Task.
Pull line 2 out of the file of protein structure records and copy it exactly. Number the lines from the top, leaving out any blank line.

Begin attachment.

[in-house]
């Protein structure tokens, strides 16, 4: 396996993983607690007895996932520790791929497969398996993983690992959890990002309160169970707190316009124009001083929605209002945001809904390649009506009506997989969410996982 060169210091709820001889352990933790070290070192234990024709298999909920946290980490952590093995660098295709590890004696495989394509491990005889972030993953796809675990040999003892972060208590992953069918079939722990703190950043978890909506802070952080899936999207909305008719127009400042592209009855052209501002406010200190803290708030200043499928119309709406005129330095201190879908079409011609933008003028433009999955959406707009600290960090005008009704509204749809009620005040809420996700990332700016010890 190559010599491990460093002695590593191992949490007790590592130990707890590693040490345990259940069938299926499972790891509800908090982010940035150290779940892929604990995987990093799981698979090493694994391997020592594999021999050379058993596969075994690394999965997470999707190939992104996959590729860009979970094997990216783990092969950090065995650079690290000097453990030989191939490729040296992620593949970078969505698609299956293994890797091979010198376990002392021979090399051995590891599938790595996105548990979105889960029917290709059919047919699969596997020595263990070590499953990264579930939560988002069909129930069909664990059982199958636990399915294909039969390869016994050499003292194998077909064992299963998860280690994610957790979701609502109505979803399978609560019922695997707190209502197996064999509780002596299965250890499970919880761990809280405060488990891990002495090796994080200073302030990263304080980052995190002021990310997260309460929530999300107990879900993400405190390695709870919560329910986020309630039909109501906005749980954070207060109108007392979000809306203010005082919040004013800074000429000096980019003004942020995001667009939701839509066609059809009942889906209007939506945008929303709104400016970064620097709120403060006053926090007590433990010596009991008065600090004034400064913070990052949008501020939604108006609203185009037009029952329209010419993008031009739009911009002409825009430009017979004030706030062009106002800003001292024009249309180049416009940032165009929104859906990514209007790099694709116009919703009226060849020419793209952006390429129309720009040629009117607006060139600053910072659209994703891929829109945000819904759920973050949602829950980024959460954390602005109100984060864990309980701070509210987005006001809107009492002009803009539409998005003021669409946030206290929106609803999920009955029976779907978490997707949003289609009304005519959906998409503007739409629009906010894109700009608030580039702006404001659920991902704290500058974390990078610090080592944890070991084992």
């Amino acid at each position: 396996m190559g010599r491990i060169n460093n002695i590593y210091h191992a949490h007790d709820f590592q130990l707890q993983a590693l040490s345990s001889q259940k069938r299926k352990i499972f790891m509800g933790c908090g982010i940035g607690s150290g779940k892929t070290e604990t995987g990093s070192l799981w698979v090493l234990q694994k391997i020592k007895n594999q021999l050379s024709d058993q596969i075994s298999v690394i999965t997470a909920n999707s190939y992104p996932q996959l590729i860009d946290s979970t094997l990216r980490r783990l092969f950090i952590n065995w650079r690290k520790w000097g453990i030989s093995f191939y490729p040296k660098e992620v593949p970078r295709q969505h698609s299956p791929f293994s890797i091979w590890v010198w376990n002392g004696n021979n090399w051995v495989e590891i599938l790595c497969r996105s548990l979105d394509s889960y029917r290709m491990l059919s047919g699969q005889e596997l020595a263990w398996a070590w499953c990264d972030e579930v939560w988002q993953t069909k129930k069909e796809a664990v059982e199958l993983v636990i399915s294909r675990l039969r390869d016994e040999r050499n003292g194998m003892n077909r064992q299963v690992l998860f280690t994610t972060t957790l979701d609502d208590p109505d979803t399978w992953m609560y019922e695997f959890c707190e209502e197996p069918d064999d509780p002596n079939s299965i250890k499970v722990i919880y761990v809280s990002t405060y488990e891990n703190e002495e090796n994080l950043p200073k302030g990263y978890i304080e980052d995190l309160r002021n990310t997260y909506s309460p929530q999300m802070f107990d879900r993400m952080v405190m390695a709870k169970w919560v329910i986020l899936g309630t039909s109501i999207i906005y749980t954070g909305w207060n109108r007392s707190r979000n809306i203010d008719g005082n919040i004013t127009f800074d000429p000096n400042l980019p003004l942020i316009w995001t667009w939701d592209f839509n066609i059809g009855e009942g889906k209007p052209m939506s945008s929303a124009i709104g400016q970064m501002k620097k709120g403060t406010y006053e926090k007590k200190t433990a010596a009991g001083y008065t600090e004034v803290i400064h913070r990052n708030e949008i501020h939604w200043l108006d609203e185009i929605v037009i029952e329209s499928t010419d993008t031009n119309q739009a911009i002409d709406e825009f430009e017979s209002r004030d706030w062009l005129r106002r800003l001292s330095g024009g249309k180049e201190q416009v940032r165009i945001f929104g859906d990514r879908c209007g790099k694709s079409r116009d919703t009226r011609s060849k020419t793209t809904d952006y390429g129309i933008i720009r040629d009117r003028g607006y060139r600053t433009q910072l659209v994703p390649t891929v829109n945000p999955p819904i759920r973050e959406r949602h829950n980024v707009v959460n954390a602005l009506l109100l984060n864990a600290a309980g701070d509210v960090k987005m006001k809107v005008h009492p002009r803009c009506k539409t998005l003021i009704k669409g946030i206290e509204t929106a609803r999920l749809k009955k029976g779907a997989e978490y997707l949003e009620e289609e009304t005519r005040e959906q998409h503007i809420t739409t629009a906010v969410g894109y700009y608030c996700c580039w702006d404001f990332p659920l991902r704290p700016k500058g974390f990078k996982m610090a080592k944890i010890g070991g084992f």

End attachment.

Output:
């Protein structure tokens, strides 16, 4: 396996993983607690007895996932520790791929497969398996993983690992959890990002309160169970707190316009124009001083929605209002945001809904390649009506009506997989969410996982 060169210091709820001889352990933790070290070192234990024709298999909920946290980490952590093995660098295709590890004696495989394509491990005889972030993953796809675990040999003892972060208590992953069918079939722990703190950043978890909506802070952080899936999207909305008719127009400042592209009855052209501002406010200190803290708030200043499928119309709406005129330095201190879908079409011609933008003028433009999955959406707009600290960090005008009704509204749809009620005040809420996700990332700016010890 190559010599491990460093002695590593191992949490007790590592130990707890590693040490345990259940069938299926499972790891509800908090982010940035150290779940892929604990995987990093799981698979090493694994391997020592594999021999050379058993596969075994690394999965997470999707190939992104996959590729860009979970094997990216783990092969950090065995650079690290000097453990030989191939490729040296992620593949970078969505698609299956293994890797091979010198376990002392021979090399051995590891599938790595996105548990979105889960029917290709059919047919699969596997020595263990070590499953990264579930939560988002069909129930069909664990059982199958636990399915294909039969390869016994050499003292194998077909064992299963998860280690994610957790979701609502109505979803399978609560019922695997707190209502197996064999509780002596299965250890499970919880761990809280405060488990891990002495090796994080200073302030990263304080980052995190002021990310997260309460929530999300107990879900993400405190390695709870919560329910986020309630039909109501906005749980954070207060109108007392979000809306203010005082919040004013800074000429000096980019003004942020995001667009939701839509066609059809009942889906209007939506945008929303709104400016970064620097709120403060006053926090007590433990010596009991008065600090004034400064913070990052949008501020939604108006609203185009037009029952329209010419993008031009739009911009002409825009430009017979004030706030062009106002800003001292024009249309180049416009940032165009929104859906990514209007790099694709116009919703009226060849020419793209952006390429129309720009040629009117607006060139600053910072659209994703891929829109945000819904759920973050949602829950980024959460954390602005109100984060864990309980701070509210987005006001809107009492002009803009539409998005003021669409946030206290929106609803999920009955029976779907978490997707949003289609009304005519959906998409503007739409629009906010894109700009608030580039702006404001659920991902704290500058974390990078610090080592944890070991084992």